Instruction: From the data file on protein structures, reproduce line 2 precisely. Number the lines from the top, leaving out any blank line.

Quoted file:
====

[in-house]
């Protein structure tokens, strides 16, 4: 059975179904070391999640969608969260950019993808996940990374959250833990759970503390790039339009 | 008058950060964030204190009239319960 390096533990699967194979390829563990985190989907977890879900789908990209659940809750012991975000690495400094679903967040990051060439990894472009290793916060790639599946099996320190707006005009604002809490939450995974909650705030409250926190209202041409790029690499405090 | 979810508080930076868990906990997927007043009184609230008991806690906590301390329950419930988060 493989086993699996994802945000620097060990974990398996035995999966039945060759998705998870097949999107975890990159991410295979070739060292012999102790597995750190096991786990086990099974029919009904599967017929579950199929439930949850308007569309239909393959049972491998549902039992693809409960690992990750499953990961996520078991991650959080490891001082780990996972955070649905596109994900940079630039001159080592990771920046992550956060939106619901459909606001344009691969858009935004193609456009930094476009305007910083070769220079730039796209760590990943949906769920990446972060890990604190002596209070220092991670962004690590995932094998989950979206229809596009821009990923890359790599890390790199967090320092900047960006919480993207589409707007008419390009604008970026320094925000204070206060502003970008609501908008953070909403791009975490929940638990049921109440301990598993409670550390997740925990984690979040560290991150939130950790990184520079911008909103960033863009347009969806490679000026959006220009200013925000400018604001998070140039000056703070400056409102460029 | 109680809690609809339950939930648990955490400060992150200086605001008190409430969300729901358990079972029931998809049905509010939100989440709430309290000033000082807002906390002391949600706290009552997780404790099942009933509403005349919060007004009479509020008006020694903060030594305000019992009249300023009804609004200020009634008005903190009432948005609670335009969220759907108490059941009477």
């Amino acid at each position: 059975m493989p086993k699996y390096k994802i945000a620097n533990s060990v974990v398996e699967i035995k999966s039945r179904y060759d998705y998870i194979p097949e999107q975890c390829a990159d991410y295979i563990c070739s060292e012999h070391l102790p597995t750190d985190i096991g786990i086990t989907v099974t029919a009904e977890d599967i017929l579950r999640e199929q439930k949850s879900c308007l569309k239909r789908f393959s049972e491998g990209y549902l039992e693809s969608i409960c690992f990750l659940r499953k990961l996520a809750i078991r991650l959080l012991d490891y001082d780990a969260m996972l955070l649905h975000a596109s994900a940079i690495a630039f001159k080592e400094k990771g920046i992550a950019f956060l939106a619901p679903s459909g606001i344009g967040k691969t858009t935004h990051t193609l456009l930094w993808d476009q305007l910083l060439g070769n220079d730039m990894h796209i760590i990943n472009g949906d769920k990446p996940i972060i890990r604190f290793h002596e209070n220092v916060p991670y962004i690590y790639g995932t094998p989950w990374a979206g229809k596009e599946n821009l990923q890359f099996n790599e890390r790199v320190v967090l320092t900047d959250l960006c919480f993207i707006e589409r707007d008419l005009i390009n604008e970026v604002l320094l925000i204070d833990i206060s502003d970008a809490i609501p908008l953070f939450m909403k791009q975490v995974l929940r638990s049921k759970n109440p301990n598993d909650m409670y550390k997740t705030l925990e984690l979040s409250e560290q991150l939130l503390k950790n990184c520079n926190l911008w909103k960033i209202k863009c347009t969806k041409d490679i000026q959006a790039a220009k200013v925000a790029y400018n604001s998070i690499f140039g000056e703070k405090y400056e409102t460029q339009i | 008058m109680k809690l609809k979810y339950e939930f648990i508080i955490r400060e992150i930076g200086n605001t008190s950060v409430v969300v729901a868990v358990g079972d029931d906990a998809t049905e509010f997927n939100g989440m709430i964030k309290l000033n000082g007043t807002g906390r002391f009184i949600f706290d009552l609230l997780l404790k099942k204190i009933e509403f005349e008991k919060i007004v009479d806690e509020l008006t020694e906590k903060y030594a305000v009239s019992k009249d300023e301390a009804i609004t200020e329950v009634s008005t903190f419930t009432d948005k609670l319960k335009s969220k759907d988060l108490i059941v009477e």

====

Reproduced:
């Protein structure tokens, strides 16, 4: 059975179904070391999640969608969260950019993808996940990374959250833990759970503390790039339009 | 008058950060964030204190009239319960 390096533990699967194979390829563990985190989907977890879900789908990209659940809750012991975000690495400094679903967040990051060439990894472009290793916060790639599946099996320190707006005009604002809490939450995974909650705030409250926190209202041409790029690499405090 | 979810508080930076868990906990997927007043009184609230008991806690906590301390329950419930988060 493989086993699996994802945000620097060990974990398996035995999966039945060759998705998870097949999107975890990159991410295979070739060292012999102790597995750190096991786990086990099974029919009904599967017929579950199929439930949850308007569309239909393959049972491998549902039992693809409960690992990750499953990961996520078991991650959080490891001082780990996972955070649905596109994900940079630039001159080592990771920046992550956060939106619901459909606001344009691969858009935004193609456009930094476009305007910083070769220079730039796209760590990943949906769920990446972060890990604190002596209070220092991670962004690590995932094998989950979206229809596009821009990923890359790599890390790199967090320092900047960006919480993207589409707007008419390009604008970026320094925000204070206060502003970008609501908008953070909403791009975490929940638990049921109440301990598993409670550390997740925990984690979040560290991150939130950790990184520079911008909103960033863009347009969806490679000026959006220009200013925000400018604001998070140039000056703070400056409102460029 | 109680809690609809339950939930648990955490400060992150200086605001008190409430969300729901358990079972029931998809049905509010939100989440709430309290000033000082807002906390002391949600706290009552997780404790099942009933509403005349919060007004009479509020008006020694903060030594305000019992009249300023009804609004200020009634008005903190009432948005609670335009969220759907108490059941009477």